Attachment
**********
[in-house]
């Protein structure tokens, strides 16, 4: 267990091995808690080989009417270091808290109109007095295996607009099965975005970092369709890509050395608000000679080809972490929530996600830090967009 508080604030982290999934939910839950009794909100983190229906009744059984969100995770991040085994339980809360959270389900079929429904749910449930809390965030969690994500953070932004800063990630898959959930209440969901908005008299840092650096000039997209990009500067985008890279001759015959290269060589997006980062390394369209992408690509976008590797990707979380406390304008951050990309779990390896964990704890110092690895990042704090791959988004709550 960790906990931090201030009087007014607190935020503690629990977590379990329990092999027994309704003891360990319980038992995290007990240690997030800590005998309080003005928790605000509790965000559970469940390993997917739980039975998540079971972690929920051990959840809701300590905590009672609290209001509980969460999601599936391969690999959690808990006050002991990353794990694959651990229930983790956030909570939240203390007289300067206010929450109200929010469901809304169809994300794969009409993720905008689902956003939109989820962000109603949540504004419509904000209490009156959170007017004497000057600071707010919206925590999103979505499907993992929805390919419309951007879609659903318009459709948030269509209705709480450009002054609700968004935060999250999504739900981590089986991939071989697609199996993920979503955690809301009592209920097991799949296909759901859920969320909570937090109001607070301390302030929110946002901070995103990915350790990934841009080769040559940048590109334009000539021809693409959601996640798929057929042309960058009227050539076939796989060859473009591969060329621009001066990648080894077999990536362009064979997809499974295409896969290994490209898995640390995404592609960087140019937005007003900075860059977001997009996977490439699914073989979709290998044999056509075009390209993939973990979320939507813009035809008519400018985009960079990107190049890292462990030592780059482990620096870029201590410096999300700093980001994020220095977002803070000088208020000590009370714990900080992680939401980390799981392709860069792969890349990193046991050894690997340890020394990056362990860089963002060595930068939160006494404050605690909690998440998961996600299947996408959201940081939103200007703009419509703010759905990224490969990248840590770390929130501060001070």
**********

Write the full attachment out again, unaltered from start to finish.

[in-house]
């Protein structure tokens, strides 16, 4: 267990091995808690080989009417270091808290109109007095295996607009099965975005970092369709890509050395608000000679080809972490929530996600830090967009 508080604030982290999934939910839950009794909100983190229906009744059984969100995770991040085994339980809360959270389900079929429904749910449930809390965030969690994500953070932004800063990630898959959930209440969901908005008299840092650096000039997209990009500067985008890279001759015959290269060589997006980062390394369209992408690509976008590797990707979380406390304008951050990309779990390896964990704890110092690895990042704090791959988004709550 960790906990931090201030009087007014607190935020503690629990977590379990329990092999027994309704003891360990319980038992995290007990240690997030800590005998309080003005928790605000509790965000559970469940390993997917739980039975998540079971972690929920051990959840809701300590905590009672609290209001509980969460999601599936391969690999959690808990006050002991990353794990694959651990229930983790956030909570939240203390007289300067206010929450109200929010469901809304169809994300794969009409993720905008689902956003939109989820962000109603949540504004419509904000209490009156959170007017004497000057600071707010919206925590999103979505499907993992929805390919419309951007879609659903318009459709948030269509209705709480450009002054609700968004935060999250999504739900981590089986991939071989697609199996993920979503955690809301009592209920097991799949296909759901859920969320909570937090109001607070301390302030929110946002901070995103990915350790990934841009080769040559940048590109334009000539021809693409959601996640798929057929042309960058009227050539076939796989060859473009591969060329621009001066990648080894077999990536362009064979997809499974295409896969290994490209898995640390995404592609960087140019937005007003900075860059977001997009996977490439699914073989979709290998044999056509075009390209993939973990979320939507813009035809008519400018985009960079990107190049890292462990030592780059482990620096870029201590410096999300700093980001994020220095977002803070000088208020000590009370714990900080992680939401980390799981392709860069792969890349990193046991050894690997340890020394990056362990860089963002060595930068939160006494404050605690909690998440998961996600299947996408959201940081939103200007703009419509703010759905990224490969990248840590770390929130501060001070």